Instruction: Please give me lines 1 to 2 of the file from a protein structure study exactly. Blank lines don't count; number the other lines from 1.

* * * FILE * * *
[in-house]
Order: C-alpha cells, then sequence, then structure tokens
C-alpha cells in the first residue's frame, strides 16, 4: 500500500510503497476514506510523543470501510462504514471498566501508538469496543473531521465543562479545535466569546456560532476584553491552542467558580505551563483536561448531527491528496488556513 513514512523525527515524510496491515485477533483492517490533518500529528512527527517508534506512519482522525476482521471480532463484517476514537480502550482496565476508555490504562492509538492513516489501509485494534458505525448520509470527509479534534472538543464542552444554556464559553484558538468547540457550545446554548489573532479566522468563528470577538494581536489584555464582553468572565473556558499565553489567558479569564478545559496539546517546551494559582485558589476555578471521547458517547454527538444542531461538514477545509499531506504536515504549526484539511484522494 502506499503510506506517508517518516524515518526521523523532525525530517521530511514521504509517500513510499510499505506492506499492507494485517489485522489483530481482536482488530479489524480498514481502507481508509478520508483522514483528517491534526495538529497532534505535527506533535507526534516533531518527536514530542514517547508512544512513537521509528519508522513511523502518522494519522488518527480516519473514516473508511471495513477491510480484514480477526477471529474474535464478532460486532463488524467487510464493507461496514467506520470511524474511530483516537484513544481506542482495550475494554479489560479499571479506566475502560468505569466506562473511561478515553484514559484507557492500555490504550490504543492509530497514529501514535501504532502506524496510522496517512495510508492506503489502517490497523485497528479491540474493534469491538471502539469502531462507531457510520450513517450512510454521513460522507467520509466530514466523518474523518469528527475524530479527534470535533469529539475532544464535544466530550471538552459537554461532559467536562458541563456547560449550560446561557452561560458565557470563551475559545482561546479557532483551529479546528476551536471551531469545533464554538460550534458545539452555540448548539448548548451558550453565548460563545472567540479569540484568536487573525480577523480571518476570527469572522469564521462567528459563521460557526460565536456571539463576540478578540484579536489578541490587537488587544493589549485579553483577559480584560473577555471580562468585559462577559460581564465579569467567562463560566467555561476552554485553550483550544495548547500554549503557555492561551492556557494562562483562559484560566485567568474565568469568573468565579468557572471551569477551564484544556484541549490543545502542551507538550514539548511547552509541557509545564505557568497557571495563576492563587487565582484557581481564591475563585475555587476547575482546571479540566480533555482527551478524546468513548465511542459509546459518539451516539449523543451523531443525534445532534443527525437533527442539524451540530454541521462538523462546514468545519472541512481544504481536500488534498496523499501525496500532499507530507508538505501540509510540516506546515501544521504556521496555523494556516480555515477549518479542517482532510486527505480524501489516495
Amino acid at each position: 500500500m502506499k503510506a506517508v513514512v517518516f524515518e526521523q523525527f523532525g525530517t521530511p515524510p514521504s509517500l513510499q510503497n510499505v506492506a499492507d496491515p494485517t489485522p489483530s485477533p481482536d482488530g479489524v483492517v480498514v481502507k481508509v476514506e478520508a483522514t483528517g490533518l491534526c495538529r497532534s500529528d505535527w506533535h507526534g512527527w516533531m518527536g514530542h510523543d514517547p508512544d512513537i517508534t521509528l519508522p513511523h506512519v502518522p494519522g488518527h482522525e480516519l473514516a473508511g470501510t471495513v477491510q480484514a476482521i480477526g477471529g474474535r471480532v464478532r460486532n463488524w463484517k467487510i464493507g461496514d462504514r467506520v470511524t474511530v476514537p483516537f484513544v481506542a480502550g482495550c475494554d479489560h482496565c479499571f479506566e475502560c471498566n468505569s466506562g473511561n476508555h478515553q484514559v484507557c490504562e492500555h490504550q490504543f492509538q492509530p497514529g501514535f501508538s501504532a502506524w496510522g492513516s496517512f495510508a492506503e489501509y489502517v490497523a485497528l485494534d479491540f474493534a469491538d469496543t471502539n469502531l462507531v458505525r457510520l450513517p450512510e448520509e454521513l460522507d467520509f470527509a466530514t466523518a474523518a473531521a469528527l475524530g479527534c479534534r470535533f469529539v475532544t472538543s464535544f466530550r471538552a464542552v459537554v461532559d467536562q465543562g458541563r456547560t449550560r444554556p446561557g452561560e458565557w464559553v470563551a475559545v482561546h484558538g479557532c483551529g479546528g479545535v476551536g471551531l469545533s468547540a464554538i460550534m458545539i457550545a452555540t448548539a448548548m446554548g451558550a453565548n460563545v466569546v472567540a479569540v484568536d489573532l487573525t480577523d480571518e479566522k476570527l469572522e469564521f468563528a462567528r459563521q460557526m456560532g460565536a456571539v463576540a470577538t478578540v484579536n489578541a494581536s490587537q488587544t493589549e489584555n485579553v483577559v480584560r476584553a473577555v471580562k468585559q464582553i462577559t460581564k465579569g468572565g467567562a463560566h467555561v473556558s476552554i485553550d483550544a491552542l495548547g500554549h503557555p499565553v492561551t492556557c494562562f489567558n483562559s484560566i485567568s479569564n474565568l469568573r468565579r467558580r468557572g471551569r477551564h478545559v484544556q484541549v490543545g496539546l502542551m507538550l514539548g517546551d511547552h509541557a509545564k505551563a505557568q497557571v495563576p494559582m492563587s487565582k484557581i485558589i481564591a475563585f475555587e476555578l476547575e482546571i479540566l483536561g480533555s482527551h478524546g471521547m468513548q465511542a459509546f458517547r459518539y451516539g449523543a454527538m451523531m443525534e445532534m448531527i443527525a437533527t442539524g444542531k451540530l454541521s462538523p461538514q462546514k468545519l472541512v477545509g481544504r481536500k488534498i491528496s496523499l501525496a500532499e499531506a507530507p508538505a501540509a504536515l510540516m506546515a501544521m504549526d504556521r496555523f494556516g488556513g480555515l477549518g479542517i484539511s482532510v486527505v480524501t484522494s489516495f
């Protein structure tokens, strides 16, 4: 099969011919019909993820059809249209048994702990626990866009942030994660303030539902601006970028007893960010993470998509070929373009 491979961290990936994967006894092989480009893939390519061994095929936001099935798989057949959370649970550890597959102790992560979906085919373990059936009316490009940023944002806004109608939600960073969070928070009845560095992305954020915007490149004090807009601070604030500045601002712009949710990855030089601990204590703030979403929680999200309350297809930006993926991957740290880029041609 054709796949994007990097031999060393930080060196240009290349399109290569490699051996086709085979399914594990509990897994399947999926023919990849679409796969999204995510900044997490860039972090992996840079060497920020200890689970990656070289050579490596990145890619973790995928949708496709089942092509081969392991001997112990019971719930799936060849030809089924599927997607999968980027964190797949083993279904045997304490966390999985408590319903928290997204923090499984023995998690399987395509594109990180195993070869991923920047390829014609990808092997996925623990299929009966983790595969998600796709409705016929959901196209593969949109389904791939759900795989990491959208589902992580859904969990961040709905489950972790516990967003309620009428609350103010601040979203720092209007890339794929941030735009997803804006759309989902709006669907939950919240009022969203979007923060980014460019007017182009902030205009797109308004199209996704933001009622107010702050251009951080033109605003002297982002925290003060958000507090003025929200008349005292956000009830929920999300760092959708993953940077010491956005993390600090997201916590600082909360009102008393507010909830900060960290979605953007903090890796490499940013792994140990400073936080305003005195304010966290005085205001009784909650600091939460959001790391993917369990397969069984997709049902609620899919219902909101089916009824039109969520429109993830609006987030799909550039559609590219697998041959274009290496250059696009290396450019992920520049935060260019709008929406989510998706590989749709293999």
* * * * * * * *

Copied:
[in-house]
Order: C-alpha cells, then sequence, then structure tokens